Ali Rıza Pasha
علي رضا پاشا
|Grand Vizier of the Ottoman Empire|
14 October 1919 – 2 March 1920
|Preceded by||Damat Ferid Pasha|
|Succeeded by||Salih Hulusi Pasha|
Istanbul (then Constantinople), Ottoman Empire
Ali Rıza Pasha (Turkish: Ali Rıza Paşa, 1860–1932) was one of the last grand viziers of the Ottoman Empire, under the reign of the last Ottoman sultan Mehmed VI Vahdeddin, between 14 October 1919 and 2 March 1920.
He was born in 1860 in Istanbul, son of a major. He graduated from the Ottoman Military College in 1886. He held military and administrative posts such as the Governorship of Manastır in 1903, after which he was exiled to Libya upon the pressure exercised by Russia, since the Russian consul of the city had been assassinated during his tenure. In 1905, he was appointed to Yemen where he suppressed an uprising. With the beginning of the Second Constitutional Era in the Ottoman Empire in 1908, he became the Minister of War in grand vizier Kıbrıslı Mehmed Kamil Pasha's government but had to be removed due to objections raised by the Committee of Union and Progress. He was re-appointed to the same ministry in Hüseyin Hilmi Pasha's cabinet in 1909 but gave his demission because of the 31 March Incident. Appointed as supervisor for the European armies of the Ottoman Empire, the Balkan Wars erupted before he even had the time to assume his duties. Never favored by the Committee of Union and Progress, his career succumbed to silence during the single-party regime of the Ottoman Empire during World War I. He was appointed as grand vizier on 2 October 1919, a post he held for five months.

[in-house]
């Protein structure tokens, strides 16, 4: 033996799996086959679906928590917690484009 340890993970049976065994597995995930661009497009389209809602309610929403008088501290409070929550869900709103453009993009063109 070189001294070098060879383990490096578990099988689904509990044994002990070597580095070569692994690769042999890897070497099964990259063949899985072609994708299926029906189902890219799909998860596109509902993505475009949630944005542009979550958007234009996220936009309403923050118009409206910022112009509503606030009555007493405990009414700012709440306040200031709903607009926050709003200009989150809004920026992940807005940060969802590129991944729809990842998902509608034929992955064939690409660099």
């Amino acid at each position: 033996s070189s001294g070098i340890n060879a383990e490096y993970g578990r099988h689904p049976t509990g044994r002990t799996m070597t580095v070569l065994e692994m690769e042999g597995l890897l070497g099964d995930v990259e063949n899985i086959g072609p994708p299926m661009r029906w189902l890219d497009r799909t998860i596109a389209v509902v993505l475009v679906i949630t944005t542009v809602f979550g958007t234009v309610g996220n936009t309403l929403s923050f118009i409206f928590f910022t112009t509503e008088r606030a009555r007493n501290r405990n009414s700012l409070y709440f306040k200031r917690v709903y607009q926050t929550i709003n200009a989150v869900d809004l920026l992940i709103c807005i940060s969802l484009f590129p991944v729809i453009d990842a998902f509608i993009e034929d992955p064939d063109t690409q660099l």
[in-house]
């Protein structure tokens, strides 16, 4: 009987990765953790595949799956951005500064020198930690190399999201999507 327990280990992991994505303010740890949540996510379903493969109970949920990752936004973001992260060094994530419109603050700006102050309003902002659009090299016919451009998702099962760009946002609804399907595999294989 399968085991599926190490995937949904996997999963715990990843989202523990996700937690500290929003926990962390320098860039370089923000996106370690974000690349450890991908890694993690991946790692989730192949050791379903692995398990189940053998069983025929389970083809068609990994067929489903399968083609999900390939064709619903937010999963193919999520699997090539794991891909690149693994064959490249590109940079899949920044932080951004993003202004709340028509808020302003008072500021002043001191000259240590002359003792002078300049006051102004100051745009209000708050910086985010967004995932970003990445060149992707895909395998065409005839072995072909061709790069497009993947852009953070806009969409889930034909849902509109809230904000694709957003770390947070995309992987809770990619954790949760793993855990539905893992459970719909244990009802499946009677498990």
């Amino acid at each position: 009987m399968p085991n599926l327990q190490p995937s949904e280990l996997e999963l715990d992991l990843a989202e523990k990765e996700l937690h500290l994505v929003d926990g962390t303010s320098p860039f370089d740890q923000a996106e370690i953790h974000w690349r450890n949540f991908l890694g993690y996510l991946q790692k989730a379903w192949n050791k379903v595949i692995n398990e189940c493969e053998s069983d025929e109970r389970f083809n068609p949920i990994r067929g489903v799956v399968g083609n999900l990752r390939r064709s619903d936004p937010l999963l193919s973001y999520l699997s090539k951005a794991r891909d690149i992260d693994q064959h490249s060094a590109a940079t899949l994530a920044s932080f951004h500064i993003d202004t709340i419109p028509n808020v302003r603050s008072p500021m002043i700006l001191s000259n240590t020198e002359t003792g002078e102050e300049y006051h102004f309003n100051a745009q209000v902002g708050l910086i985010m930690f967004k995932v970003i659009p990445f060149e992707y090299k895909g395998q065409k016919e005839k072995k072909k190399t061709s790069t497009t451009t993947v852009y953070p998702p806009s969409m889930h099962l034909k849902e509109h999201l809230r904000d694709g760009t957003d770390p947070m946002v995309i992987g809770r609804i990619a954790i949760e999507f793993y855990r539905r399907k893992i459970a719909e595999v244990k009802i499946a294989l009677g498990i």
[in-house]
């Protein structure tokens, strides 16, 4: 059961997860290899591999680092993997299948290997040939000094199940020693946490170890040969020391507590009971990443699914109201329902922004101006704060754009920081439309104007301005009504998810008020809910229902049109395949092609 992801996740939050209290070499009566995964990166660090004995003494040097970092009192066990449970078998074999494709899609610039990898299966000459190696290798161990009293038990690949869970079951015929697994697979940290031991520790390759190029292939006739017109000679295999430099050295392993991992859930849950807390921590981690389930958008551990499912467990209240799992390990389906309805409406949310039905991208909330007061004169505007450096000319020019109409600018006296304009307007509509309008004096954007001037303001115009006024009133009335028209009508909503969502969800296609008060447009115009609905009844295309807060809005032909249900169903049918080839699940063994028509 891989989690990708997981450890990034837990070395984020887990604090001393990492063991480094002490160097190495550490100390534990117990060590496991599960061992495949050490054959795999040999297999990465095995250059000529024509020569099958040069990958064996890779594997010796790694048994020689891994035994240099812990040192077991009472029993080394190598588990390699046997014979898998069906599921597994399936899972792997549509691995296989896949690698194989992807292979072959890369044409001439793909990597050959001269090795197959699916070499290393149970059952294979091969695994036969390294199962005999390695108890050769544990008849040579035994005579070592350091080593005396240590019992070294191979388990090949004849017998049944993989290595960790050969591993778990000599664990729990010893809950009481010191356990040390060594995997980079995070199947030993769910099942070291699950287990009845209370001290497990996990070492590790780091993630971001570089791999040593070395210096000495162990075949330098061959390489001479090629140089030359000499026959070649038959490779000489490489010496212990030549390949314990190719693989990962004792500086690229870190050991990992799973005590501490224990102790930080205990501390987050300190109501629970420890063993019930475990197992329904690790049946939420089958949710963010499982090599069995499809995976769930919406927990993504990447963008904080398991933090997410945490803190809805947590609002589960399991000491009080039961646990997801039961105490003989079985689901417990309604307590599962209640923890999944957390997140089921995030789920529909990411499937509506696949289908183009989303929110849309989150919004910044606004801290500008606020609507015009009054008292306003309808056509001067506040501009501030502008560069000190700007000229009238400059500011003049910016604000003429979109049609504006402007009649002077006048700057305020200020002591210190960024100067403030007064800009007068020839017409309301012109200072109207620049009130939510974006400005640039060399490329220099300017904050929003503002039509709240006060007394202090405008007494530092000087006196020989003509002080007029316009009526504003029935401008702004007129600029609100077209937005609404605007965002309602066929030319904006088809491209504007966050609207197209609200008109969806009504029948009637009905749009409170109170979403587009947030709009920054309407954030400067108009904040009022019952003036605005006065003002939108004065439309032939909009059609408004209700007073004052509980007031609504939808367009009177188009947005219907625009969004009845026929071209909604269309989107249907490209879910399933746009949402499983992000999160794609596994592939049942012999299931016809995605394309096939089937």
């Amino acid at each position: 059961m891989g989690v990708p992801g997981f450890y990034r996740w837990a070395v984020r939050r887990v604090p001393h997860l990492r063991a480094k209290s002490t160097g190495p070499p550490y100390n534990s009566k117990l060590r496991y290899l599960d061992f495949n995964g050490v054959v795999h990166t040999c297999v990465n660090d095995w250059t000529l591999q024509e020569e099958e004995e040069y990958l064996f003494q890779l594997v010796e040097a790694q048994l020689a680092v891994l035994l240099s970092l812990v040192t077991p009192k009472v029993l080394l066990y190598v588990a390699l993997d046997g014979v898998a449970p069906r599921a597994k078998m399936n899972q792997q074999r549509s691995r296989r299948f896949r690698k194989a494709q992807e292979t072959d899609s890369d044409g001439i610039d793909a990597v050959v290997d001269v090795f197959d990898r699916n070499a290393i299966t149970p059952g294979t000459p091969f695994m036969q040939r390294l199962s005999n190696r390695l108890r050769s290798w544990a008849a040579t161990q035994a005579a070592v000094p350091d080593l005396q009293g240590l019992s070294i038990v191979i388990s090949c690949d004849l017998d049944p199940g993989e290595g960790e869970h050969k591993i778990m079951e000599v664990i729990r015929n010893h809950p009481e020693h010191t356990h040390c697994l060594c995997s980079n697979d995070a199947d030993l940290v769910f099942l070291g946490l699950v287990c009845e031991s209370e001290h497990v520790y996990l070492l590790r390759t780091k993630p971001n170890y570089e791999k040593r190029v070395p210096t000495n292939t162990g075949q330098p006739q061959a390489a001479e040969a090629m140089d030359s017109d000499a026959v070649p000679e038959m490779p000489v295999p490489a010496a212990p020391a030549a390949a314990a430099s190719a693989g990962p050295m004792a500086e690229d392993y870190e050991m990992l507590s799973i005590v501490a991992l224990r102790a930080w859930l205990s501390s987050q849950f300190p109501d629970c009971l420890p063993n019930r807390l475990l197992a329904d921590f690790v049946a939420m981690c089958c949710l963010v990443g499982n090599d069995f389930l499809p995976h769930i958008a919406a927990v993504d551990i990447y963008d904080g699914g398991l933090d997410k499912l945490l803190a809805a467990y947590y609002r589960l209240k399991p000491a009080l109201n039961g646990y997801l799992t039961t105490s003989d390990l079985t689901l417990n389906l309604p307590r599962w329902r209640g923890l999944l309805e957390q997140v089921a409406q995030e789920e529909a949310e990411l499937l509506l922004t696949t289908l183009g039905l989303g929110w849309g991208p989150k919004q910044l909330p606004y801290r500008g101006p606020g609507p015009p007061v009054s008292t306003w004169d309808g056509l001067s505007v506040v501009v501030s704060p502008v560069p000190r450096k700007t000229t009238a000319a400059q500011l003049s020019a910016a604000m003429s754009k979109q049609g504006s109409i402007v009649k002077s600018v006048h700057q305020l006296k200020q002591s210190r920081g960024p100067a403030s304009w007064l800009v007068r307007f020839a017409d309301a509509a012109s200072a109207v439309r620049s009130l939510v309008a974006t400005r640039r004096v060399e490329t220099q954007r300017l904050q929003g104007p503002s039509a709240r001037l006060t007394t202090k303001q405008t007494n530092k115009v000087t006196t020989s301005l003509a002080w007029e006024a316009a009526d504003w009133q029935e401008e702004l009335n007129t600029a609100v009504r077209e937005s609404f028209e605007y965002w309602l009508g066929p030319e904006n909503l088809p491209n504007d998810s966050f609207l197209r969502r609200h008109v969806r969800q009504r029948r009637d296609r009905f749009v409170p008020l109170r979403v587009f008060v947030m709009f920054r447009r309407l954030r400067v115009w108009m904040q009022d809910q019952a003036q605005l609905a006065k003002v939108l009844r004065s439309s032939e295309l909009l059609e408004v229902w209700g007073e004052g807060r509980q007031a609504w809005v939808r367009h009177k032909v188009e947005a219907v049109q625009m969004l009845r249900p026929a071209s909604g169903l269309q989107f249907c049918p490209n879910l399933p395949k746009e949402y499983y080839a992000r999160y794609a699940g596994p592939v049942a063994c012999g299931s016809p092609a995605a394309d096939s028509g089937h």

In terms of effective shaping of policies by the remaining Ottoman state structure, his office (as well as his successor Hulusi Salih Pasha's) are usually considered as mere intervals between the two offices of Damat Ferid Pasha, the signatory of the Treaty of Sèvres.
Damat Ferid Pasha
|Grand Vizier of the Ottoman Empire
2 October 1919 – 8 March 1920
| Succeeded by|
Hulusi Salih Pasha